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US Citizens Get a Chance to Play a Role in Refugee Resettlement

WASHINGTON (AP) — A government program launched Thursday gives American citizens the opportunity to play a role in relocating the thousands of refugees who come to the United States each year.

During the first year of operation of the Welcome Corps, the State Department intends to recruit 10,000 Americans to help 5,000 refugees adjust to life in the United States.

“By drawing on the goodwill of American communities, the Welcome Corps will expand our country’s ability to provide a warm welcome to more refugees,” the department said in a statement.

When refugees from all over the world arrive in the US, they face a very different way of life. To facilitate this transition, the department has traditionally worked with nonprofit refugee groups. Under the new program, five or more Americans can form a team and help fill this role.

They will apply to privately sponsor refugees to resettle in the US and will be responsible for raising their own money to help the refugees during the first 90 days. Assistance will include everything from meeting refugees at the airport to finding housing and enrolling children in school.

A consortium of non-profit organizations with expertise in refugee resettlement will help oversee the screening and certification of individuals and groups wishing to become private donors. They will also offer training so that private donors understand what it takes to help refugees adjust to life in America. The consortium will be responsible for monitoring the program.

The program will be rolled out in two phases. First, private sponsors will be matched against refugees already granted resettlement permits under the US Refugee Program. This will start in the first half of 2023.

Later, private donors could identify refugees abroad they would like to help, and then refer those people to the Refugee Assistance Program and help them upon arrival in the US.

The program differs from a recent initiative that allows 30,000 people from Nicaragua, Cuba, Haiti and Venezuela to enter the country every month. They also need a sponsor, but are allowed into the US under humanitarian parole, which lasts two years and does not allow them to become permanent residents or citizens.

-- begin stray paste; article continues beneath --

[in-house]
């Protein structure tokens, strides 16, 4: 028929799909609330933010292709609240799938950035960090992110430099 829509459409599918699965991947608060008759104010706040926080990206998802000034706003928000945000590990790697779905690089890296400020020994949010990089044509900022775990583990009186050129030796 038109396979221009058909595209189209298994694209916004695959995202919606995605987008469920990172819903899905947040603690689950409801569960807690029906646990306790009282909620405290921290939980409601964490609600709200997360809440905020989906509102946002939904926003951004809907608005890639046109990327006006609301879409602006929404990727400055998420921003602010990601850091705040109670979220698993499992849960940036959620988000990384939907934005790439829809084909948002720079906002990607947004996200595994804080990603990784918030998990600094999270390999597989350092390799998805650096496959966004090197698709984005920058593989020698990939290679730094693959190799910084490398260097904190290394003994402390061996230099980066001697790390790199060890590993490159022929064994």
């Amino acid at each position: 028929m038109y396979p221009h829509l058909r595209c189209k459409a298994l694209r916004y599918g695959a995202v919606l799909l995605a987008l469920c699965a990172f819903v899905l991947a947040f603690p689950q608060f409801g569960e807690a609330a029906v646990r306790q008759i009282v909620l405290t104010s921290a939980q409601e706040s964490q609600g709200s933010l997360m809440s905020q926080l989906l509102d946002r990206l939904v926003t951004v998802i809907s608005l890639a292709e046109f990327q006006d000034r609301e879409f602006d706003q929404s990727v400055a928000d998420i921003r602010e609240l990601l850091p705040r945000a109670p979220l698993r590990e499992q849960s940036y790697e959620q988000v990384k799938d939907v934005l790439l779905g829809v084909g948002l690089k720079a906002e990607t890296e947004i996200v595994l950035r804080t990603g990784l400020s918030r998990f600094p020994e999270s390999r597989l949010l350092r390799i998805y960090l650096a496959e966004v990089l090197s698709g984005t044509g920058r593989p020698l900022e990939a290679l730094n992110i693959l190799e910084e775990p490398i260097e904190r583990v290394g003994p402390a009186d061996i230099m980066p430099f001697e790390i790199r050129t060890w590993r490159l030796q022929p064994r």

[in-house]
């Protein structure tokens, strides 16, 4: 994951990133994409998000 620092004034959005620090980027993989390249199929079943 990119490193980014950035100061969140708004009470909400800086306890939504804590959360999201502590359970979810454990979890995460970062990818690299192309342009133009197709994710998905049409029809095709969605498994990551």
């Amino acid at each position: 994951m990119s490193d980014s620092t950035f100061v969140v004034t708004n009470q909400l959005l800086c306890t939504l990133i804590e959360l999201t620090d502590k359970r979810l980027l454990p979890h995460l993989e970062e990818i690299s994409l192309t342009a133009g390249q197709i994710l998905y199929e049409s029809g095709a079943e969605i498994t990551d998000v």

Through the refugee program, people fleeing violence or persecution can come to the US and stay there forever. Since the Refugee Act was passed in 1980, the US has taken in just over 3 million refugees.

The Welcome Corps program follows a similar, smaller project where the Americans could sponsor Afghans or Ukrainians. This program was launched in October 2021 and has helped just over 800 people come to America through a network of 230 Certified Sponsorship Circles, which includes a total of about 5,000 people.

Sasha Chanoff, founder and CEO of RefugePoint, a Boston-based organization that supports Afghan refugees, said Canada has long used a similar model to help resettle refugees. Chanoff said the circle of sponsors program relies on the tremendous goodwill of Americans to sponsor refugees, which goes beyond political divisions.

“This is perhaps a once-in-a-lifetime opportunity in our history — especially in our recent history — to really open up space to protect the lives of Americans by sponsoring a family,” he said. “We are seeing incredible interest from the American public — Republicans, Democrats, liberals, conservatives, veterans, and many other members of the political spectrum.”

President Joe Biden, in a 2021 executive order, promised to restore the US as a world refuge and called for private sponsorship of refugees. Under President Donald Trump, the US has largely phased out the refugee program.

But Thursday’s announcement comes as the US is far off track if it hopes to meet Biden’s goal of accepting 125,000 refugees into the US during fiscal year 2023. The US admitted just 6,750 refugees during December, three months of the fiscal year, according to the State Department.

Krish O’Mara Vinyaraja, President and CEO of the Lutheran Immigration and Refugee Service, praised the Biden administration’s “forward-thinking” program that “can strengthen the bonds between refugees and the communities they call home.” But Vinyaraja also noted the small number of refugees accepted. The group is a national non-profit organization that helps refugees, asylum seekers and other immigrants.

“The Biden administration should prioritize streamlining refugee intake, which unfortunately remains low this fiscal year. Without urgent action to improve efficiency, there is a risk that the compassion of individual donors and the expertise of professional refugee resettlement organizations will be wasted,” Vinyaraja said in a statement.

Assistant Secretary of State Juliette Valles Noyes told reporters Thursday that the agency responsible for interviewing refugees abroad conducted more than 20,000 interviews during the first quarter of the year and that she was “confident” that the number of refugees arriving in the coming months would increase.


AP diplomatic commentator Matthew Lee contributed to this report.


Follow Santana on Twitter @ruskygal

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